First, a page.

The Mask of Orpheus

English National Opera, 25th October 2019

No idea where we were in the story for much of the getting on for four hours with with the two intervals. Not helped by Peter Zinovieff’s impenetrable libretto, sung and spoken, the bloated rock star gets lost in early 80’s WAG Club setting courtesy of Lizzie Clachlan’s set and frock-maker Daniel Lismore’s preposterous spangly costumes, the tripartite two singer, one acrobat/dancer, Myth/Hero/Human, casting for our hero, heroine and baddie, and the wilful directing of Daniel Kramer, where spectacle trumps sense.

Who gives a fuck though when you have a score like this. With an ENO orchestra at the top of its game lovingly conducted by Martyn Brabbins, (who has history with this work), and James Henshaw, (yep it takes two). Up to now the Tourist’s exposure to Sir Harrison Birtwhistle has been fleeting. A few chamber pieces. None of the orchestral works bar the latest Donum Simoni MMXVIII, and certainly none of the operas. And, let’s face it, you are not going to sit down and listen to recordings. Nope the full on Sir Harry experience requires a live opera in performance.

Now I get it. As a contrast I don’t know where Xenakis’s music comes from, and I am conscious that I am probably just taking on board all the cultural baggage attached to its interpretation, but it definitely isn’t of this world, (though of course it is, it still being just notes on a page) . Whereas Sir HB’s tunes, for all that “elemental”, “earthy”, “massive”, “mythic”, “ritualistic”, “visceral”, and the like, that is applied to described most definitely does come from this planet, underneath our feet for sure, as many intuit, but also from within our selves. Which made its pairing with the Orpheus myth kind of inevitable. For all the racket that the brass, wind, percussion and electronica, entirely stringless, (well bar plucked like electric guitars and mandolin), that make up the score conjure up, this still very, well, human. The brass and wind is the flow, the percussion the accent.

Right poncey pseud-ery over. I could read the excellent ENO programme over and over, plough through the learned reviews, do the rounds on Wiki, but frankly it would get me no closer to the truth of what I heard and saw. Just impossible to take it all in. You know the story. O&E get it on, marry, snakebite, death, offer to O to go underground …. but don’t whatever you do Mr music man look ba….. oh shit, you did. Various endings depending on who you believe. All four are given a work-out here. In various other permutations and combinations of the whole story . 126 different elements in total. A prologue and epilogue. Act I – 3 scenes, 2 Passing Clouds and an Allegorical Flower. Act II – 17 Arches and the Second Flower. Act III – 8 Episodes and the Final Cloud.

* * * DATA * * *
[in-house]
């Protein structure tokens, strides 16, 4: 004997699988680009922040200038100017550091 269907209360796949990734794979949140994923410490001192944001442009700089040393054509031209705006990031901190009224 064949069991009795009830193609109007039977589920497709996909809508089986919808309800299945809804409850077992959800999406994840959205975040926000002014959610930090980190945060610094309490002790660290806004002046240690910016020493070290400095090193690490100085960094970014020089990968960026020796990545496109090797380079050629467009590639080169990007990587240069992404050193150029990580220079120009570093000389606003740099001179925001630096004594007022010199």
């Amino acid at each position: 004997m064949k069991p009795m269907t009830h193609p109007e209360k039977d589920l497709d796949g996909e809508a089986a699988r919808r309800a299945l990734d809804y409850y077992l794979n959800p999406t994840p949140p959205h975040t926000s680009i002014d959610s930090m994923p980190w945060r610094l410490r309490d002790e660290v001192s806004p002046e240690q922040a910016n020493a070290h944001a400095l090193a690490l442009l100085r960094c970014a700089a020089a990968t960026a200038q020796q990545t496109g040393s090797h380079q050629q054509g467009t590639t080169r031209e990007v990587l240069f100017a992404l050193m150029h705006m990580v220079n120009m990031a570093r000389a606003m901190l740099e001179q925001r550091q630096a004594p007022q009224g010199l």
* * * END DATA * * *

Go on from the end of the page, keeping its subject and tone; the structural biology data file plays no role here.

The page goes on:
Unstructured time. Flash-backs, flash-forwards, flash-arounds, flash-simultaneity. Contradiction and ambiguity. The antithesis of linear story-telling. With the aforementioned O&E, and the not so blessed cheesemaker randy Aristaeus, done three ways. So if the words don’t grab you, (and they very rarely will though the repetitions and exclamations will start to bite), you can turn to the songs, or the mime, or the dance, or the bath/barbecue/dentist chair/chrysalis/sexy time/funeral parlour/bobbly skin fellas/bee video effects (you can probably work out that I may not quite have fully grasped the messages), or the aerial silks, or the OTT costumes complete with, I forget, billions of Swarovski crystals.

And the cast and creatives really work hard. Matthew Smith and Alfa Marks as the very fit, in both senses, Hero O&E dancers. Tenor Daniel Norman and mezzo Clare Barnett-Jones as the Myth Orpheus/Hades and Myth Eurydice/Persephone respectively, who had the mother of all costume changes and the sweet mezzo tone of Marta Fontanals-Simmons as Woman Eurydice. James Cleverton, Simon Bailey and Leo Hedman as respectively The Man, The Myth/Charon and The Hero Aristaeus. And Claron McFadden as the Oracle, and Hecate, who marshals the crew who make up the three way judges, priests, women and furies.

But for balls out, (well not quite), on stage all night, haring round the stage, holding everything together whilst appearing, as the part demanded, pissed, the star of the show is Peter Hoare. I don’t know if he gets paid anymore for this role compared to his more normal C20 repertoire, but he should. Mind you I see he started off as a percussionist before taking up singing. Which I guess, deep down, makes him connected to the music in a way that maybe others aren’t. Even when said percussion, which Sir Harry explores in every conceivable combination, is drowning him out despite amplification. (Oh and do remember by the time we get to Act III some of the text isn’t even in English anyway).